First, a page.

In a move that some mobility experts say will shake up the industry, device maker Motorola Inc. today bought privately
held mobile email vendor Good Technology Inc.
Motorola's purchase of Good levels the playing field and will spark intense competition in the device and mobile email markets. The Motorola/Good pairing is poised to rival similar device and software offerings from BlackBerry maker Research In Motion Ltd. (RIM) and Nokia, which rounded out its offerings late last year by purchasing Intellisync, a maker of wireless email middleware.
According to Motorola, the deal will enhance its mobile computing portfolio. Good Technology makes Good Mobile Messaging, a mobile email offering that works on several mobile platforms and operating systems and can be used on various devices, including different versions of the Palm Treo and Motorola's own Q.
"The addition of Good Technology will advance Motorola's vision of seamless mobility," Motorola mobile devices business president Ron Garriques said in a statement. He added: "This acquisition will continue to strengthen Motorola as a leading provider of mobility devices and solutions both for enterprise customers and consumers."
Jack Gold, president and founder of J. Gold Associates, a Northborough, Mass.-based research and advisory firm, said the purchase was Motorola's delayed reaction to Nokia's acquisition of Intellisync. The deal, he said, will "dramatically reshape the wireless email marketplace," giving Motorola enough of an edge to compete with both Nokia and RIM.
In becoming a solid competitor, however, the Motorola/Good partnership could leave some Good users in the dark, namely those who use Good on Palm Treos, the core of Good's business.
"The acquisition will severely constrain a major relationship that has put Good on the map -- the one with Palm and the Treo devices, a very large part of Good's business," Gold said. "I do not think Palm will be keen to open the kimono to Good for future products."
For the many users of Palm Treos with Good Mobile Messaging, this could mean limited device choice in the future, especially if Good and Palm part ways when Motorola and Good finalize the deal early next year.
"Good has to work closely with device makers to get their stuff ported onto the machines," Gold said. "It is unlikely device makers will be keen to show Good the new goods if they are part of Motorola.
"But this equally puts pressure on Palm, as their leading email app just got purchased by a competitor," Gold continued, later adding, "I think this gives Palm more incentive to promote the Windows platform over the Palm OS [because] Windows Mobile – at least the latest versions – does not require a third-party client. Also, [Microsoft] had a decent relationship with Good for older Windows Mobile devices that needed the Good Technology to work in wireless push mode."
Current Analysis analyst Avi Greengart said users should not worry in the short term.
"Motorola promises to ensure device diversity with the Good Solution and, at least for the short- to medium-term horizon, there is no reason to doubt their commitment to doing that," Greengart said. "But the reason for a handset vendor to purchase an email/middleware solution is to create an end-to-end ecosystem. Right now, RIM is having unrivaled success with that -- mostly homegrown -- business model."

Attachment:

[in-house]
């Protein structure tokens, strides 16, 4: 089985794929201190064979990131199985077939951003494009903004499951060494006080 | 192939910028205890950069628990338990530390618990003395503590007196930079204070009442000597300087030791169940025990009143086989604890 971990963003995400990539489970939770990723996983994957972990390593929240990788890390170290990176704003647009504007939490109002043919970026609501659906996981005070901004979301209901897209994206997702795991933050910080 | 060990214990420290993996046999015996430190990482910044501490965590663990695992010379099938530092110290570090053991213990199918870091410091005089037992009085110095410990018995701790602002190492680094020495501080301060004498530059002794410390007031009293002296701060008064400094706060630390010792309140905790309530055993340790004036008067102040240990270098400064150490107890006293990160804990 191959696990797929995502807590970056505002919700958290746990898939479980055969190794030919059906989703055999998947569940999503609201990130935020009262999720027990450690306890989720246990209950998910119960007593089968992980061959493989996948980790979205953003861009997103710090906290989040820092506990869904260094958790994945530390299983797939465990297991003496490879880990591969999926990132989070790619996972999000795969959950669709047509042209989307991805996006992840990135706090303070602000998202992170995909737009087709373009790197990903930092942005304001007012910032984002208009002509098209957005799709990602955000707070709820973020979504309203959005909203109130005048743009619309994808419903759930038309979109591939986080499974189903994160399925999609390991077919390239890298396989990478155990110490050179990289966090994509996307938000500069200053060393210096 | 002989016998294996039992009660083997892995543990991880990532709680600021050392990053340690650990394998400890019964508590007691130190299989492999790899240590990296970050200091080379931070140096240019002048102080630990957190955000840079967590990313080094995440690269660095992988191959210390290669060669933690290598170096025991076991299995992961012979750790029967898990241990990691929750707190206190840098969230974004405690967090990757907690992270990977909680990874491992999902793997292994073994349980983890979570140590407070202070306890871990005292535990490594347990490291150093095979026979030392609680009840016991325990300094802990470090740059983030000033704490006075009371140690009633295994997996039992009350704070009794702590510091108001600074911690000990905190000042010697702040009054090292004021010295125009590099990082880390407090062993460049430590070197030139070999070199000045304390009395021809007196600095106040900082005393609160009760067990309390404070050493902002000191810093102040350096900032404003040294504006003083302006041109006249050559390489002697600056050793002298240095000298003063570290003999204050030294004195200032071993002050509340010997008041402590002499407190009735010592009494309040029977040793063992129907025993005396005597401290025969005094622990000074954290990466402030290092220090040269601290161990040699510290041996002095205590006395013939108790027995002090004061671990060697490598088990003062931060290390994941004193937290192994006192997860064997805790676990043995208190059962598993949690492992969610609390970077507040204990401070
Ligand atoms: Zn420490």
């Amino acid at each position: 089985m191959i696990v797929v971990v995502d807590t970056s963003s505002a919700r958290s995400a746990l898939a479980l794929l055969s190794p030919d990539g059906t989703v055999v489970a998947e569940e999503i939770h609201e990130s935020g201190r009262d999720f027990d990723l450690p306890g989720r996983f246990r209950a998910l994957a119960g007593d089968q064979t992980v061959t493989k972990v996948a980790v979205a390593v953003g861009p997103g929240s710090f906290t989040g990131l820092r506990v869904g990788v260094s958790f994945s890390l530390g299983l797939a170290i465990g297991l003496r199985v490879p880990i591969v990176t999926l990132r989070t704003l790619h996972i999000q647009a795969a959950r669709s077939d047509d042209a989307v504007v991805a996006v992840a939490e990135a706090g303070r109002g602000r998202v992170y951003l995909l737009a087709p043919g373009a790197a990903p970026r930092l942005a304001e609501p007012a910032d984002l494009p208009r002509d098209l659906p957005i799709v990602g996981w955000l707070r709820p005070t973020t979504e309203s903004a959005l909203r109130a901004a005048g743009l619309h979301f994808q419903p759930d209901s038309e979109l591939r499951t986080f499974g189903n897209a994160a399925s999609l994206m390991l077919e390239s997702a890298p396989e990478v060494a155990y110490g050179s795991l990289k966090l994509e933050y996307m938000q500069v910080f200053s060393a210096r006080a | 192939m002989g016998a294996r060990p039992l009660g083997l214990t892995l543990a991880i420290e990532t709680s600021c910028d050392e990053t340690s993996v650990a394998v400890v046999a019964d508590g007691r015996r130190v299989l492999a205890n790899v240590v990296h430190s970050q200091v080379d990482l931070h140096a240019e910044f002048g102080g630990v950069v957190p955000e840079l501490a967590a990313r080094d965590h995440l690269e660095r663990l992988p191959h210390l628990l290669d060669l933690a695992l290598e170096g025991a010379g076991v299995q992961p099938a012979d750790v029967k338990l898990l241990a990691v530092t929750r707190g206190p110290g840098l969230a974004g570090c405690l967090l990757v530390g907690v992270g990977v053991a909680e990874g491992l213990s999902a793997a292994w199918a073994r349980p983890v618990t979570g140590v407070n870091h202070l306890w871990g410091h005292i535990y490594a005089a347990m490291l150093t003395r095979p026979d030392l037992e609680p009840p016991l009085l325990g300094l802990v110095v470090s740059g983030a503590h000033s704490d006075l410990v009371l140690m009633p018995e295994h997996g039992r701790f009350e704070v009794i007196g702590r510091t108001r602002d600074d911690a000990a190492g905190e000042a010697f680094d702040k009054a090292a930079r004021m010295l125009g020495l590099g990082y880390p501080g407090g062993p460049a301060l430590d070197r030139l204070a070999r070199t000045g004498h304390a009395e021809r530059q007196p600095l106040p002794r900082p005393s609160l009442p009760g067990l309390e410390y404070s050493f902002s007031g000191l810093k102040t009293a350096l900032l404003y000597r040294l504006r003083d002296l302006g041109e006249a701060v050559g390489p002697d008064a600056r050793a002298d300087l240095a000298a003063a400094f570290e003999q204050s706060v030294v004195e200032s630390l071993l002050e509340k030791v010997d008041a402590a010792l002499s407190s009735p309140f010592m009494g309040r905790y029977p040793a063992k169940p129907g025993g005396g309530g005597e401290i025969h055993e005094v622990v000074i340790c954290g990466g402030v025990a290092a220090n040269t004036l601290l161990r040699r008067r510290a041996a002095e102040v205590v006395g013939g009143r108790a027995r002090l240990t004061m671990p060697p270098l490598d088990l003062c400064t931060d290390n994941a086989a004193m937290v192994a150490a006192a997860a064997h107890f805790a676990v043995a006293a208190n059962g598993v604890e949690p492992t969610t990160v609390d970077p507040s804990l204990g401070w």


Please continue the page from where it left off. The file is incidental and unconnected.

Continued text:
Greengart noted, however, that building an end-to-end system via acquisition is not always a slam dunk.
"Nokia has struggled to integrate the various pieces of its Intellisync middleware and business handset offerings into a package that effectively competes against RIM," he said. "I would expect that, longer term, Motorola hopes to use Good to provide seamless email capabilities for its mobile Linux offerings, which could lessen Motorola's dependence on Microsoft."
Despite the potential for limited device choice, the acquisition also gives Good users a more stable mobile email provider. Good, which was privately held and never disclosed financials, was rumored to be on shaky fiscal ground.
"Good users get a company with staying power and deep pockets," Gold said. "Good was not that well-funded. They had enough, but certainly not the war chest of Moto."
Motorola users will get enhanced capability when Moto starts loading Good clients on devices.
"But I am not sure it will really mean much, since users can get the products now from Good," Gold said. "And the [Motorola] Q, for example, already works with Microsoft Exchange using Direct Push -- though not older versions, nor does it work with Notes without a third-party application like Good. This will only work with Moto high-end machines like the Q, not the lower-end devices."
Gold said that overall the deal is a questionable move for Motorola and is unlikely to help its device sales, and there is uncertainty as to whether Motorola will be able to manage this type of acquisition successfully, especially with its history of failed purchases.
Earlier this year Motorola purchased Symbol Technologies, a sign that the company is looking to get deeper into the enterprise.
"The biggest effect will be on Palm, though not immediate," Gold said. "This weakens them overall in the market and pushes them closer to Microsoft. RIM gains another competitor with much deeper pockets than Good had to promote their products. And Nokia now has a strong competitor [that] can offer a complete solution, just like they do with Intellisync."